When Good Bots Go Bad

And what you can do to keep your bots on the straight and narrow

The Good

The excitement around and use of bots on the web continues to grow. Some studies suggest that more than half of all web traffic now comes from bots and automated sources. And like we covered earlier this week, there are many bots that do good in the world: from helping fight homelessness, to supporting people with mental health issues and alerting us to health problems.

Even the more prosaic, functional bots help us out by allowing us to offload repetitive tasks, like crawling websites for search, helping folks find good deals online, highlighting plagiarism and answering our customer service queries. Bots can help make the internet a better place.

But of course, that’s not all bots are used for.

The Bad

There are those that create fake reviews, comments and posts on websites. As well as those that scrape peoples’ details to be resold. There are bots that create false ad impressions inflating ad costs, and those used for DDoS attacks that take down websites. Some are active on social media. It’s estimated that 400k bots were posting political messages during the 2016 US election, including 1,600 bots tweeting extremist content.

Some are used to harass, cyberstalk or impersonate people online. Which in response, has given rise to the creation of “honeybots” that post about specific topics to entice trolls and waste their time.

But even good bots can turn bad.

The Ugly

There was Tay, of course. Microsoft’s chatbot, which was designed to engage and entertain people in playful conversation. That went rogue, and began swearing, making racist remarks and inflammatory political statements. The flaw in Microsoft’s thinking? People. The system was designed to learn from its users, so it soon became a reflection of the comments it saw people making.

And, it isn’t the only one.

Are you feeling inspired yet? An example InspiroBot poster

An automated copyright takedown request bot began targeting its owner’s original content, leading to his posts being removed from Wordpress while they sorted things out.

And others are well, just a little bit sinister. Like InspiroBot, which looks like it’s meant to create inspirational posters that combine relaxing imagery with an uplifting quote. But the resulting quotes are often far from that. Some are random, others meaningless, and many outright creepy.

What Can We Do About Bad Bots?

For those who set out to do harm, or are focused on profit beyond concern for the negative impacts of their bots actions, that’s more a matter for relevant authorities, and the platforms they run on to curtail and stop them (Microsoft even has a Digital Crimes Unit!). But that doesn’t let creators off the hook. There’s lots that we can do to ensure our good bots don’t turn to the dark side.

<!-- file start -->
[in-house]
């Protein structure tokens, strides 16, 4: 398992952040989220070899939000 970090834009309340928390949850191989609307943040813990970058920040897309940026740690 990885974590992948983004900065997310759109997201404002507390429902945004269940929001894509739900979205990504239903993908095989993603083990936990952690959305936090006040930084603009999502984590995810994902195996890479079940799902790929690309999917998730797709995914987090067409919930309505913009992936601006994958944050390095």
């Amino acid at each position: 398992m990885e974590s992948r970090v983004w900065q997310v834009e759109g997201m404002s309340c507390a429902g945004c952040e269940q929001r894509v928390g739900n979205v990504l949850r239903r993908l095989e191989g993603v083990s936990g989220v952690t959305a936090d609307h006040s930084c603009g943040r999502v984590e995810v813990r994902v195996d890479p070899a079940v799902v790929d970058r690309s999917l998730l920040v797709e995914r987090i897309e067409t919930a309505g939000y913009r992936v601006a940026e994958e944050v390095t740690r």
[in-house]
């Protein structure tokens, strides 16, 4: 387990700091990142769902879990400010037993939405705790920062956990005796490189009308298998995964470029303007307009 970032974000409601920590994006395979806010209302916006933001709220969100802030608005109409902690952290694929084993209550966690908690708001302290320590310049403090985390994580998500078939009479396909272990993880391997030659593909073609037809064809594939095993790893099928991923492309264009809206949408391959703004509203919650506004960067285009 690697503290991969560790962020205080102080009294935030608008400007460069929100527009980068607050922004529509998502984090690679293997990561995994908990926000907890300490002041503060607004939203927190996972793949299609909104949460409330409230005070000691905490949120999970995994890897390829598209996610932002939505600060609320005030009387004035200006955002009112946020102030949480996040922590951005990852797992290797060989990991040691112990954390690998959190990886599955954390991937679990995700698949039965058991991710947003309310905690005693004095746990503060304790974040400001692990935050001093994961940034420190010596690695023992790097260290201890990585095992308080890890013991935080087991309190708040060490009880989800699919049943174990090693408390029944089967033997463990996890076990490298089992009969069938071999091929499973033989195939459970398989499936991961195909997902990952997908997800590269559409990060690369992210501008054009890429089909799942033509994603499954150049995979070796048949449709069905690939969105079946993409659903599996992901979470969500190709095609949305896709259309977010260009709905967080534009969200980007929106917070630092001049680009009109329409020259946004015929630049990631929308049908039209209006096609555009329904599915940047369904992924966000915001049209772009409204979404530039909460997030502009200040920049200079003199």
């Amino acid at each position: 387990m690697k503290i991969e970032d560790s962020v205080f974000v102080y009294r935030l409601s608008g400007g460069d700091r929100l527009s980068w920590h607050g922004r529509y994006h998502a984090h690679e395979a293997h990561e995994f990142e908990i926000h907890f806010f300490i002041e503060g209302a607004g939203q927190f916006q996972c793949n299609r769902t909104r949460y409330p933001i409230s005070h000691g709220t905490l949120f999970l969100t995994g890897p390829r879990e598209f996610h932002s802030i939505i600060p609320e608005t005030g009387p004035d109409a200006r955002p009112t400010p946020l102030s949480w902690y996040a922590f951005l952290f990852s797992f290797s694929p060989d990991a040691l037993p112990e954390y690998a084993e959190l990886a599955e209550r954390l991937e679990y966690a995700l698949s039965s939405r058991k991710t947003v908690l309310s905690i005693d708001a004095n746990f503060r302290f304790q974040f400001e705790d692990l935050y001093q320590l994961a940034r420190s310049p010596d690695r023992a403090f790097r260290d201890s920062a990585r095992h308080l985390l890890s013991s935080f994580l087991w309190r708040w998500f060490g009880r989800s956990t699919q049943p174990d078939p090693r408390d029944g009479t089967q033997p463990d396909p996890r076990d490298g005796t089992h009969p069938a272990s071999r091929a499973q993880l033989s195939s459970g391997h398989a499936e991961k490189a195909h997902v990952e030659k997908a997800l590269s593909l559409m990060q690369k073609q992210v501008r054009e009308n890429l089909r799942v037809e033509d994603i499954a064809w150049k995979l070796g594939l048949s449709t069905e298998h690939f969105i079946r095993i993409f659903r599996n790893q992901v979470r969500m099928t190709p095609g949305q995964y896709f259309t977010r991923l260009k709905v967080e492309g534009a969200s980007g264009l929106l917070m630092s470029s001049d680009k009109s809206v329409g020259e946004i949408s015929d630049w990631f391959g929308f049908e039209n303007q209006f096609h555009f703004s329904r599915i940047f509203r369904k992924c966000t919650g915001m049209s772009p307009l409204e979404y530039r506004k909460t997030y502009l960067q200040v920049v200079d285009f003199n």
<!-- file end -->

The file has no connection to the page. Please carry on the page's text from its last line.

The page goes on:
From their beginnings, we can think-through potentially troubling actions and emergent behaviors. Such as by limiting the words or data that bots can use through use of blacklists of offensive words. Indeed, bot creators have already set about creating shared lists of potentially unsettling words that you can use in your own bot projects.

Consideration of the ethics and etiquette of bots is useful too. And folks have have written up suggestions of good bot etiquette, as well as guidelines on ethical bot making and Asimov-inspired bot rulebooks.

What’s more, the makers of the libraries being used to develop bots need to step up too, writing best practices into their developer codes of conduct. Like emphasizing the importance of disclosing that users are interacting with a bot through use of a welcome message, so people know they’re interacting with a piece of software.

Ultimately the responsibility for what a bot does lies with its creator. We need to put as much thought in to thinking through the inputs, outputs and vectors for abuse as we do it’s personality and functionality. And ensure that after we’ve pushed our creation out into the world, we monitor it’s behavior.

As bots continue to take over the web, it’s up to us creators to act like doting parents and guide our creations, making sure they stick to the straight and narrow.